Departing from the apparent script devised by the Chinese government, one of the five Hong Kong booksellers detained on the mainland for "illegal" trading of books held an unexpected press conference in Hong Kong last night, describing an eight-month ordeal that included "rehearsed" confessions.
Most damagingly, Mr Lam Wing Kee, 61, said his colleague Lee Bo had told him he was taken against his will from Hong Kong in December. If true, this confirms long-held suspicions that mainland agents were operating in the city, in a breach of the "one country, two systems" framework.
Mr Lam also said a televised "confession" by the five men on Phoenix TV was orchestrated, "with a director and a script which we had to memorise and rehearse".
The revelations are bound to exacerbate the deep mistrust between Hong Kong and the central government. Many Hong Kongers are already calling for Mr Lam's protection and for people to march in protest over the authorities' actions.
"Hong Kong's conscience!" wrote news site editor Zhang Jieping on Facebook.
NEED TO SPEAK OUT
I am only a bookseller and this can happen to me. It can happen to anyone in future. If I don't speak out, there will be no hope for Hong Kong's future.
MR LAM WING KEE, one of the five Hong Kong booksellers detained on the mainland.
I felt like I lost my freedom, I was alone and helpless.
MR LAM, on his ordeal. He said he was kept in a room in Ningbo for five months, and was not allowed to get in touch with lawyers or family.
The booksellers associated with the Mighty Current publisher and Causeway Bay Bookstore, which published and sold gossipy political tracts on China's leaders, disappeared last year.
In particular, the disappearance of Mr Lee, who also holds a British passport, aroused much concern as he appeared to have been spirited away from the city without his official travel documents.
In a statement late last night, the Hong Kong government said the police have gotten in touch with Mr Lam to follow up on his claims. It stressed that under the Basic Law, no other law enforcement entities - foreign or mainland - can operate in Hong Kong.
The other men went missing on the mainland and in Phuket. All five resurfaced in televised confessions. While four of them confessed to trading in unauthorised books, one, Swedish citizen Gui Minhai, said he turned himself in due to a fatal drink driving accident .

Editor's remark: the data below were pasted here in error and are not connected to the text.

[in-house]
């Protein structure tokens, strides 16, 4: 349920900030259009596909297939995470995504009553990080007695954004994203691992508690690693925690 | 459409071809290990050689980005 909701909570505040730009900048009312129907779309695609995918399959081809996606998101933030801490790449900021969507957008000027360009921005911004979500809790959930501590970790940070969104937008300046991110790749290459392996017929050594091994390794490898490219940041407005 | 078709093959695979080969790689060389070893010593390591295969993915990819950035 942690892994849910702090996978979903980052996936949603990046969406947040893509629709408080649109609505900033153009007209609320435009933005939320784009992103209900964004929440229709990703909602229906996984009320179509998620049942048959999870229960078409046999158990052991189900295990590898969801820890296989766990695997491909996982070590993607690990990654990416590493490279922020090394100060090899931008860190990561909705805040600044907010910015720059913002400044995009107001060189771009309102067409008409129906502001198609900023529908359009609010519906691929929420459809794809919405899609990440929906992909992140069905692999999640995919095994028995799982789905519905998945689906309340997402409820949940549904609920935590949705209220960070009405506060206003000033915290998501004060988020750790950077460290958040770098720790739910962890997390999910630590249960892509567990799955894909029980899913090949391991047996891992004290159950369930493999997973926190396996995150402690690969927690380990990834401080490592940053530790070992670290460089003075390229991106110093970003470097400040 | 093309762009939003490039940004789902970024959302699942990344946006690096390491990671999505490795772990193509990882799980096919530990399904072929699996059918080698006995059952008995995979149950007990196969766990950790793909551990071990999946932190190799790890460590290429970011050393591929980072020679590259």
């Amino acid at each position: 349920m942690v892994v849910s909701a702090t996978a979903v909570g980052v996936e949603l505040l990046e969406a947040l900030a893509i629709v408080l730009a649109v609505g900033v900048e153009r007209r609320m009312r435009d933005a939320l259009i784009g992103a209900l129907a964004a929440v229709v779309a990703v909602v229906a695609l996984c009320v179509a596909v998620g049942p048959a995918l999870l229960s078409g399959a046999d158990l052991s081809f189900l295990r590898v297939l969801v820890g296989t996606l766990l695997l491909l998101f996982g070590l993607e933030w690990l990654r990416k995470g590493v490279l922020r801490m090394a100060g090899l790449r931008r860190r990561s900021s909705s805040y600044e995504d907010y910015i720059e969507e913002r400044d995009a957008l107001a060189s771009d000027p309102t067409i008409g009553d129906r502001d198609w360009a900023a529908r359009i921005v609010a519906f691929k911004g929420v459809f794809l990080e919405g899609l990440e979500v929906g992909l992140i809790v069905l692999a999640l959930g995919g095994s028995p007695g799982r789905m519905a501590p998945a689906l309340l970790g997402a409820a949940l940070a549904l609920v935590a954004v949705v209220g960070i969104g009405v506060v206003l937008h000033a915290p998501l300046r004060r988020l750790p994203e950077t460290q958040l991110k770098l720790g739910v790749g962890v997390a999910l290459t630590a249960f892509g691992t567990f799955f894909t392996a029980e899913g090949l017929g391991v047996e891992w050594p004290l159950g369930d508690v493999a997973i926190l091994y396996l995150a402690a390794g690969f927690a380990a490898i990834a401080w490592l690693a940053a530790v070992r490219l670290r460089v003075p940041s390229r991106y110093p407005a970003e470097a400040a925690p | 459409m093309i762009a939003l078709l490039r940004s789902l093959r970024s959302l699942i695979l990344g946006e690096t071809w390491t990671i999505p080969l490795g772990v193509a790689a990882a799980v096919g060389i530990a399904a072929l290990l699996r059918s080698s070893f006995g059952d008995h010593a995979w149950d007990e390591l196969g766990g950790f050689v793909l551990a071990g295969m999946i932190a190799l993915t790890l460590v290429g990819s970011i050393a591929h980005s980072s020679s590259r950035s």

Three of the men released earlier were tight-lipped about how they were detained, with Mr Lee maintaining he had travelled to the mainland of his own volition.
When Mr Lam was released on Tuesday, he was expected to have stuck to the same story. He had cancelled a "missing person" police report lodged by his family.
Instead, he said last night: "I am only a bookseller and this can happen to me. It can happen to anyone in future. If I don't speak out, there will be no hope for Hong Kong's future."
At times tearful, Mr Lam, who was accompanied by Democratic Party lawmaker Albert Ho, recounted how he was arrested near the Customs checkpoint in Shenzhen on Oct 24. He said the officers were from a "central government special investigative task force".
He was put on a train to Ningbo, south of Shanghai. For five months, he was kept in a room and unable to communicate with anyone. "I felt like I lost my freedom, I was alone and helpless."
He was supposed to return to the mainland yesterday with a hard disc containing data on the shop's customers, so as to secure his release. But Mr Lam said: "I don't dare to return."
He said he did not sleep the past two nights, trying to decide if he should speak out "and tell the world what happened".
"I decided to summon my courage to do so," he said. He said he has a girlfriend on the mainland, and acknowledged that he could be placing her at risk. "But this is no longer about me or Causeway Bay Bookstore, but about the bottom line of what Hong Kong can accept."